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03 June 2015

Bioconstruction: Healthy and Sustainable Materials

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Are we aware of the global impact on the environment and on people’s health as a result of the use of materials in construction? Advances in technology have enabled the evolution of the technical and construction characteristics of the materials used in the building industry. This evolution has made it possible to modify the raw materials –earth, wood, clay, natural fibers and so on– used in building, and new materials have also appeared. New and better targets have been achieved, but at a high cost: a negative environmental impact, toxicity, lack of transpiration. What is the best way to solve these problems?

The impact of the materials used in the building industry

Building materials have an impact on the environment in all its phases: extraction, transport, processing, deployment, operation, and end of life and disposal. This impact affects the environment and people’s health –professional pathologies and diseases’ , and varies according to the characteristics of these materials and the way in which they are transformed, used and discarded. The characteristics of the materials –which determine their impact in all their different phases– are known as their vital or biotic qualities.

There are raw materials existing in nature that have been used for time immemorial to make buildings, such as clay, stone, lime and wood, among others. Place and climate have also been other determining factors in the choice of each material and the most suitable building techniques. However, with the passage of time, these materials have gradually been transformed in order to improve their technical and building performance -‘cement, iron, aluminum, industrial sub-products, synthetic materials and chemical products are among the most important’-, and as a result their physical and chemical characteristics and molecular structure have also been modified. In addition, new substances have also been used that do not occur naturally in nature.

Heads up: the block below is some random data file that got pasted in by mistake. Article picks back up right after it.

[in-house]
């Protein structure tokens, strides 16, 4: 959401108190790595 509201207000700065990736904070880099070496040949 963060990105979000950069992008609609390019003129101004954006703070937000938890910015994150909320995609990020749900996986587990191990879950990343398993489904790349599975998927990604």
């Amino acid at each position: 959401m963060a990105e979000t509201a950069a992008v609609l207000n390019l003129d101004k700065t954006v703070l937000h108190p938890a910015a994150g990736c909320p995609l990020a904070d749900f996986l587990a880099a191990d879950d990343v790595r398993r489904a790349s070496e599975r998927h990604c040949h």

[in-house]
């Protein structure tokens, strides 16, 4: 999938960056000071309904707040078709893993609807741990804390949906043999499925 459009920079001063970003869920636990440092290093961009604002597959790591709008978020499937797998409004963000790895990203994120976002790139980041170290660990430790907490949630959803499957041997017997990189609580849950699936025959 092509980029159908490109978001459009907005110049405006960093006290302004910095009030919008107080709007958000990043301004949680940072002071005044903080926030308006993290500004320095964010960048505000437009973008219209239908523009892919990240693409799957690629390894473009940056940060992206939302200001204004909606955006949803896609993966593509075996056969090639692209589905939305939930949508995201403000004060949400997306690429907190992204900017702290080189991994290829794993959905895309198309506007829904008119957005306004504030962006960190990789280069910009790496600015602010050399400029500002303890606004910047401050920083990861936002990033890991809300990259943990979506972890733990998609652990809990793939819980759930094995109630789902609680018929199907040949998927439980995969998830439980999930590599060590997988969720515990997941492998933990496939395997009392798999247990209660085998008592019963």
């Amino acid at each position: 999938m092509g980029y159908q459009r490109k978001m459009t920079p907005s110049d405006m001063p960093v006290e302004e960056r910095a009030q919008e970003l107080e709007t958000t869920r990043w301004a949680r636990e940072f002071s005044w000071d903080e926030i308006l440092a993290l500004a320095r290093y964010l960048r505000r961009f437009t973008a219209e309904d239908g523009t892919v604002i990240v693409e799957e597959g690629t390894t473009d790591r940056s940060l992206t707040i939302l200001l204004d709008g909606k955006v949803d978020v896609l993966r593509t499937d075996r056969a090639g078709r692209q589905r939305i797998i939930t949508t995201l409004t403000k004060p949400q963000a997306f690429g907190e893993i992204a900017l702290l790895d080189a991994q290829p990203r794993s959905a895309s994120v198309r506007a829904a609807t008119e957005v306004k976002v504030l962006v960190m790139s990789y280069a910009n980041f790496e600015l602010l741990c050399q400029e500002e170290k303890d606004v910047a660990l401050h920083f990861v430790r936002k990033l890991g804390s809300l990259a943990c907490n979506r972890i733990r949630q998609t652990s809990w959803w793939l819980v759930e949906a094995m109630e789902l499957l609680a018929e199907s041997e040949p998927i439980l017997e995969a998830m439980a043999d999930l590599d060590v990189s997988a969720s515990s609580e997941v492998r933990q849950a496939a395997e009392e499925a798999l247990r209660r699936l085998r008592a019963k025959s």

In the case of the construction industry, advances in technology have brought improvements in the technical characteristics of the material, but ‘at the cost of their biological qualities and their environmental harmlessness‘ (Bioconstruction guide, Mandala Ediciones). The emergence of new materials has also brought new problems, such as environmental costs, high radioactivity, toxicity, lack of transpiration, and interference in natural magnetic and electrical fields, among others. All this has led to an environmentally-unfriendly type of construction which is unhealthy and not at all comfortable.

How can we deal with this situation and solve these problems?

Of course, it is not a question of returning to the past, but rather of ceasing to repeat the same mistakes, through careful consideration guided by a different set of priorities:

  • Impact on the environment throughout the life cycle.
  • Effect on people’s health.
  • Energy balance throughout the life cycle.
  • Social benefits.

The ‘Bioconstruction Guide’ (1999) gives us an idea of some of these strategies: watch out for the provenance of the raw ingredients in ceramic materials and their firing temperature and avoid temperatures of over 950ºC; restrict the use of cement to the minimum; use lime or plaster mortars rather than cement; make mortars with the sand and gravel available on the terrain; study the impact of using synthetic materials, plastics derived from chlorine chemistry, and so on.

Innovation, development and research is the response, always based on these premises. R+D+I is the best way to achieve the goal of using materials with a positive impact, reducing energy consumption, not over-exploiting resources or producing toxic or unhealthy materials, recycling, reducing waste generation, reutilization and much more. Circular economy.

Bala-box project

The Bala-box project consists of building a prototype of a small housing unit using prefabricated wood and straw blocks. The sponsors of this project are Alfonso Zavala, architect, and the other members of the team are Luis Velasco, a carpenter and builder with an interest in bioconstruction techniques; Paloma Folache, restorer and technician in wall applications and expert in natural finishes; and Pablo Bernaola, bioconstructor specializing in thermal inertia heaters.

The aim of this project is to raise awareness of the benefits of ecological, healthy and efficient construction.

Click here to see the original  (Spanish version only) publication at i-ambiente.


Bioconstruction Guide to healthy building materials and techniques with a low environmental impact‘, by Camilo Rodríguez Lledó and Architecture Team adapted to the environment.

Paula Serrano


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